Seaman’s Protection Papers

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Have you found a seafaring person in your tree?  Then you should definitely check out what I consider one of the best records out there and one of my personal favorites!  They are just so very fascinating.

The Citizenship Affidavits of US-born Seaman at Select Ports, or Seaman’s Protection Papers as they’re sometimes known, were issued starting in the early 1800’s as a way to protect US sailors from being “pressed” into service on British ships.  Think of it like a passport type of identification… applicants would go to a local official and have their identity verified. This usually included either bringing an person with you who knew you or providing signed affidavits from witnesses who attested to your identity and proof of citizenship or a notarized affidavit of such.

My Shamrock Tattoo Isn’t Because I’m Irish

Yes, I’m technically Irish. Well, I should say I am 9% Irish according to my Ancestry DNA test and I have a story handed down about my family’s immigration from Ireland. I also have a small shamrock tattoo on the back of my neck that most people naturally assume is for my heritage. However, I do not celebrate St. Patrick’s Day. It’s never been the traditional jovial, happy day at the bar drinking green beer with friends nor feasting on Irish soda bread, corned beef and cabbage. Saint Patrick’s Day has been nothing but a constant, solemn reminder of my grandpa Curtis Lemaster’s death thirty years ago. It’s not that I don’t remember my other grandparent’s dates of death nor feel their loss any less, but his is just emblazoned in my brain (and on my heart) because he was the first one I lost as a child.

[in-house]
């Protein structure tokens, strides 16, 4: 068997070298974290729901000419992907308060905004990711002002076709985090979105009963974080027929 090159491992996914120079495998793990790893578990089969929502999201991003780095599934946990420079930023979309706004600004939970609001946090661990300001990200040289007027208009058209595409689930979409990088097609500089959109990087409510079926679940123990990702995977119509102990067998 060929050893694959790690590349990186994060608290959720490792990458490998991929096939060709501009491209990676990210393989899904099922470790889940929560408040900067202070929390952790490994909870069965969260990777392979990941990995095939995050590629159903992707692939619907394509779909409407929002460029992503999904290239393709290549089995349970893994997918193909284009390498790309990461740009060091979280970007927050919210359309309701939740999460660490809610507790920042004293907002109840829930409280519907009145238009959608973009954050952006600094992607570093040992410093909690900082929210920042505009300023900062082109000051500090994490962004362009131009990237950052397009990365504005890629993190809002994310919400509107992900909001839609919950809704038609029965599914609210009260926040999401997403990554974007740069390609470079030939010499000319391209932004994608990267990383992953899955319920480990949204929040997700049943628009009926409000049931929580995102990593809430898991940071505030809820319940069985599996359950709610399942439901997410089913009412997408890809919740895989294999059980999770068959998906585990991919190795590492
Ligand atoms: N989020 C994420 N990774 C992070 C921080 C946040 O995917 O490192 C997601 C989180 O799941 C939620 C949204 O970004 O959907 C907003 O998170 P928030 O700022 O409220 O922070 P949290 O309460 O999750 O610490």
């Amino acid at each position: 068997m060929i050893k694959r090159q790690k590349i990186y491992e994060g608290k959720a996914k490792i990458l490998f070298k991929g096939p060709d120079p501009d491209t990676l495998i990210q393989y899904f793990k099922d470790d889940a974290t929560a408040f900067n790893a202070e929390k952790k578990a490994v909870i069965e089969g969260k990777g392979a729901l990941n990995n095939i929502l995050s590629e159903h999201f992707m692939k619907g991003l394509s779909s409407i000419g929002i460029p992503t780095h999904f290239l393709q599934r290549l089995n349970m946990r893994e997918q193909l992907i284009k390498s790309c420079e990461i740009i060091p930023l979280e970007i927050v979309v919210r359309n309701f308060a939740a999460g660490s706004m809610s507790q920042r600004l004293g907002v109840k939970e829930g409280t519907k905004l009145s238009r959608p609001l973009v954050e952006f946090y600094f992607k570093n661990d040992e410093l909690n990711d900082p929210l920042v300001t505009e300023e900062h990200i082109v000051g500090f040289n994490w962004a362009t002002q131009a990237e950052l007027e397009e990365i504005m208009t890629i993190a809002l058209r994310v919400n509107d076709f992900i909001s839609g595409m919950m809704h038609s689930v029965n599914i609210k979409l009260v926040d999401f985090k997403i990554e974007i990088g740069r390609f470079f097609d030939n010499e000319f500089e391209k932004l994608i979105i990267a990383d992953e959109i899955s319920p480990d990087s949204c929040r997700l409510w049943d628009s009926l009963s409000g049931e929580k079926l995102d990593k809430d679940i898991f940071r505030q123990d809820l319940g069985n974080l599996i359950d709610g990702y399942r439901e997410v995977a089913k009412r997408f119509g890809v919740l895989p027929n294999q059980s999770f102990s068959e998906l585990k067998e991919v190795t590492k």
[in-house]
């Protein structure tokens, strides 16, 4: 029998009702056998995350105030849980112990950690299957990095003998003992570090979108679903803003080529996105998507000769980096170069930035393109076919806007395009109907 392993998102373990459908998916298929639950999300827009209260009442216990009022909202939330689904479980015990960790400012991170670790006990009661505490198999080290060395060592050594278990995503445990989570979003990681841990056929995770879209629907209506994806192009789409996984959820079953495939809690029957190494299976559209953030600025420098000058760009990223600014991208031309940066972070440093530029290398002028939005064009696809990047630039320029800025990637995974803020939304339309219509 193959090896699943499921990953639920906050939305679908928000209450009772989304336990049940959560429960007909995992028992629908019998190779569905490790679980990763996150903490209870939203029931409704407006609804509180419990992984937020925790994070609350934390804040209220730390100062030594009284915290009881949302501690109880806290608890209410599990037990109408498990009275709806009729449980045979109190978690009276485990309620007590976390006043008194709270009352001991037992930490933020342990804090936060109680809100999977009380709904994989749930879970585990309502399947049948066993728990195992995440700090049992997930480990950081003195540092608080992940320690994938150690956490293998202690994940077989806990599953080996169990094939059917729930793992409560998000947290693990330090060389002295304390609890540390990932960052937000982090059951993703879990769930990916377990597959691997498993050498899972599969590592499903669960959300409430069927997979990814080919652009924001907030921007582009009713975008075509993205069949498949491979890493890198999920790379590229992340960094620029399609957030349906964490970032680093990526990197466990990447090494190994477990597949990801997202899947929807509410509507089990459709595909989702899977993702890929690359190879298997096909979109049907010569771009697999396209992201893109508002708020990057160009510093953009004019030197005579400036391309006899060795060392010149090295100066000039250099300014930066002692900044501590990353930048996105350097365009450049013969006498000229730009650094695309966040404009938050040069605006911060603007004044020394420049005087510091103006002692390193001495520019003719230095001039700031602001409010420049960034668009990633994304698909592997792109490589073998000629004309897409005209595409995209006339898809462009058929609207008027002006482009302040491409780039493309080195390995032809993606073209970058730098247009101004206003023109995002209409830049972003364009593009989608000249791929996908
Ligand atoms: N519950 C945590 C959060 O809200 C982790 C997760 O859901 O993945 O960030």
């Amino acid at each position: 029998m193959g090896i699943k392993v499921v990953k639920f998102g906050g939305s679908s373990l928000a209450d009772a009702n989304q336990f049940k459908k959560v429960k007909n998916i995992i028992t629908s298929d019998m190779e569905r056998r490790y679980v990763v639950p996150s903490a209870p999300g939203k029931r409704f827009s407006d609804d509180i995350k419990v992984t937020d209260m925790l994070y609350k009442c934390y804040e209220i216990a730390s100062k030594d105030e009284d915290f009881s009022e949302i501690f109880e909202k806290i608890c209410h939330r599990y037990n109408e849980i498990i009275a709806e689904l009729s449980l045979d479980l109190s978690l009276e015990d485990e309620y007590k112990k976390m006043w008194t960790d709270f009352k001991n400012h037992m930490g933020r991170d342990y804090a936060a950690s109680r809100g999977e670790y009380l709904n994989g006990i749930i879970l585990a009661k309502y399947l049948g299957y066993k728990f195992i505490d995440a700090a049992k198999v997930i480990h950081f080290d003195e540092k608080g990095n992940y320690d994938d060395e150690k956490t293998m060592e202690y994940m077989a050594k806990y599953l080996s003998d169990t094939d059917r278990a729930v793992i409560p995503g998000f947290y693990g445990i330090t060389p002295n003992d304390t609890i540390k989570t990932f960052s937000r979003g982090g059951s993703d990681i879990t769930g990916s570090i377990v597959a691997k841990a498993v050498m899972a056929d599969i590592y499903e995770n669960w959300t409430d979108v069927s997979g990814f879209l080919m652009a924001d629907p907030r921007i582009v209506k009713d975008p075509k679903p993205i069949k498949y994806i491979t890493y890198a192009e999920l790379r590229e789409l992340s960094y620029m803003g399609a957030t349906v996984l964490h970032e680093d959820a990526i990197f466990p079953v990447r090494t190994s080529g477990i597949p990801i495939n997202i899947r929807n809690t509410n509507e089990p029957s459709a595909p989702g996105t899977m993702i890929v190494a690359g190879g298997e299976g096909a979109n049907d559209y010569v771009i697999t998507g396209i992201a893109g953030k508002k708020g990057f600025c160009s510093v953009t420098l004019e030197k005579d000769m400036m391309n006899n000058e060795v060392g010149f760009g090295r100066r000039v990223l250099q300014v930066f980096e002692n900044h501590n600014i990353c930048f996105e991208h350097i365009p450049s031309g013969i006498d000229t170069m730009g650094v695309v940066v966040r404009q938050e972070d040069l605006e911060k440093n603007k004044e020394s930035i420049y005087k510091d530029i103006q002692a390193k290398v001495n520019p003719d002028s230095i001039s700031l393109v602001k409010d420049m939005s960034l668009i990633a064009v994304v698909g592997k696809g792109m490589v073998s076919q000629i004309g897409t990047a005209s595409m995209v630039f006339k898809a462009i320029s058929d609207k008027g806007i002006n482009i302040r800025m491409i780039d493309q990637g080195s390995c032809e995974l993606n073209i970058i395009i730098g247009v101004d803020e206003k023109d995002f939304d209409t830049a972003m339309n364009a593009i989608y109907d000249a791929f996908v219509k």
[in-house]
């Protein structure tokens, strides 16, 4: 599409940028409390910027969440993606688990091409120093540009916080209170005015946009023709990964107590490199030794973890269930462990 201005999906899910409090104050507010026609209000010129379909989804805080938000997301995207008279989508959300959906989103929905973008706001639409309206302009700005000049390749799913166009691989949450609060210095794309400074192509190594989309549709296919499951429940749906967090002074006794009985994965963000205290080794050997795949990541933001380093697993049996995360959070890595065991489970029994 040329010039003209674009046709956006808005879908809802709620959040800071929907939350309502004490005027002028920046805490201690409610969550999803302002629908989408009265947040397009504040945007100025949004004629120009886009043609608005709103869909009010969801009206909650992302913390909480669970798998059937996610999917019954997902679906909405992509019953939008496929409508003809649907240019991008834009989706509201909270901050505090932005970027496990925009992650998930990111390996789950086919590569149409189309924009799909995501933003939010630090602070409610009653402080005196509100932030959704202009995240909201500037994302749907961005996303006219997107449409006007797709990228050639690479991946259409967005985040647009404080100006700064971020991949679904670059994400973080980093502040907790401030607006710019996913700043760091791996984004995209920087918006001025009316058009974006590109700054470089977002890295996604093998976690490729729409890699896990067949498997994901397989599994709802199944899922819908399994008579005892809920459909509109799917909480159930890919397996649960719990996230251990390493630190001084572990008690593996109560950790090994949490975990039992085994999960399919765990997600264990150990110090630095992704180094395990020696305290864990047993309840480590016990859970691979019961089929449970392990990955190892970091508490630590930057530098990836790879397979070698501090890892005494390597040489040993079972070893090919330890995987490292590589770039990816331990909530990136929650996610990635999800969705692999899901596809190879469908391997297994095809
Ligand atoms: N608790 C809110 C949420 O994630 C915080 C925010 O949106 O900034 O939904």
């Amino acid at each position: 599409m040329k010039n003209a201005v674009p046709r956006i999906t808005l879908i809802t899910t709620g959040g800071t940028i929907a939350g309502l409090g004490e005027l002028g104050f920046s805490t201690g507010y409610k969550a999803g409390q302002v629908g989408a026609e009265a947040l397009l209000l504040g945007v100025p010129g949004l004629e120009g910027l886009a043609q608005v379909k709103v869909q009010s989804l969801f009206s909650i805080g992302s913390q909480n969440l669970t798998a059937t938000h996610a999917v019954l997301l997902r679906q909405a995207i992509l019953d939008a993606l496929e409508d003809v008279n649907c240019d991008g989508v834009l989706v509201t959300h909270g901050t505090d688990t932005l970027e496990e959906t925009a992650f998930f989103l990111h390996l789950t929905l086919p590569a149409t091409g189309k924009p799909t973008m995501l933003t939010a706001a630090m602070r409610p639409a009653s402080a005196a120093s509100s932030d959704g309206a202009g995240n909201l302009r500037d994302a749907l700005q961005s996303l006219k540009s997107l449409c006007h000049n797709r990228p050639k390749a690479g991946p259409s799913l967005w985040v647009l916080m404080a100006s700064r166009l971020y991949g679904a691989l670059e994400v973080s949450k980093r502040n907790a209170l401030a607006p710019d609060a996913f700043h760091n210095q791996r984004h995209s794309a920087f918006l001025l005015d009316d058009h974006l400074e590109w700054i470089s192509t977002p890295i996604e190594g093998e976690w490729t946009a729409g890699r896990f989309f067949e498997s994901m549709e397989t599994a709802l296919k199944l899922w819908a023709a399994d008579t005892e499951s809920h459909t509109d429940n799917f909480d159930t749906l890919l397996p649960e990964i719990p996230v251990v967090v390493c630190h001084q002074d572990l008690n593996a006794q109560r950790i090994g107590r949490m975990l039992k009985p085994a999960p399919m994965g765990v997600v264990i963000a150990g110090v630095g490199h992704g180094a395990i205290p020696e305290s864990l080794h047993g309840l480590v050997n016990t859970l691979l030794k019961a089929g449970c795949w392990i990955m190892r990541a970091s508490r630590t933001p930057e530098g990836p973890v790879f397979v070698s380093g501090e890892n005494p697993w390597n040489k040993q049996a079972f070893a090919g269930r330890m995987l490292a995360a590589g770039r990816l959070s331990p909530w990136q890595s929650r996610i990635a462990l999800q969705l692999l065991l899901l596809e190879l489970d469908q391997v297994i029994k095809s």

What’s in an Heirloom?

In my grandma Stewart’s bathroom, sitting on a shelf above the commode, was an old fashioned leather Victorian tall boot with a button up the side, a pair of thick stockings and a small beaded pocketbook that once belonged to a long gone grandmother (I have no idea which one).  My aunt Lori has a very large, tarnished metal brooch with a long, thin purple gem that once belonged to another of our unknown grandmothers.  While I was never allowed to touch the heirlooms in the bathroom and had to admire them from afar, I did have many moments holding and admiring that brooch, wondering about who owned it.  Since the birth of my first grand baby this past September, I’ve been wondering what I’ll leave behind for her and it’s been even more on my mind since suffering my bilateral pulmonary embolism in January.